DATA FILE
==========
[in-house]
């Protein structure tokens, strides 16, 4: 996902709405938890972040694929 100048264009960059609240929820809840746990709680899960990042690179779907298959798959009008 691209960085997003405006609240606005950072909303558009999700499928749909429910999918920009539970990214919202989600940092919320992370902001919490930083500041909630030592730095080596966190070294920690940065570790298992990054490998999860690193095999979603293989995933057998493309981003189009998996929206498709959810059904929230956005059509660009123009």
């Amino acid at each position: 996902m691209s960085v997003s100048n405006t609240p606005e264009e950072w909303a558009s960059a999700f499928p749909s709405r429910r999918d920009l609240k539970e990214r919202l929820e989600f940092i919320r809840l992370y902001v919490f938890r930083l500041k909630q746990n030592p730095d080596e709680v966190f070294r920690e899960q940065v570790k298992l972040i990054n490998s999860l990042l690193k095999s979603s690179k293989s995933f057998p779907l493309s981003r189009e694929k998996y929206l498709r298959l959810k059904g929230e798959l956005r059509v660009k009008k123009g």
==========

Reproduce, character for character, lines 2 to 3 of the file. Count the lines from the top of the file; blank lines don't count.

């Protein structure tokens, strides 16, 4: 996902709405938890972040694929 100048264009960059609240929820809840746990709680899960990042690179779907298959798959009008 691209960085997003405006609240606005950072909303558009999700499928749909429910999918920009539970990214919202989600940092919320992370902001919490930083500041909630030592730095080596966190070294920690940065570790298992990054490998999860690193095999979603293989995933057998493309981003189009998996929206498709959810059904929230956005059509660009123009």
């Amino acid at each position: 996902m691209s960085v997003s100048n405006t609240p606005e264009e950072w909303a558009s960059a999700f499928p749909s709405r429910r999918d920009l609240k539970e990214r919202l929820e989600f940092i919320r809840l992370y902001v919490f938890r930083l500041k909630q746990n030592p730095d080596e709680v966190f070294r920690e899960q940065v570790k298992l972040i990054n490998s999860l990042l690193k095999s979603s690179k293989s995933f057998p779907l493309s981003r189009e694929k998996y929206l498709r298959l959810k059904g929230e798959l956005r059509v660009k009008k123009g």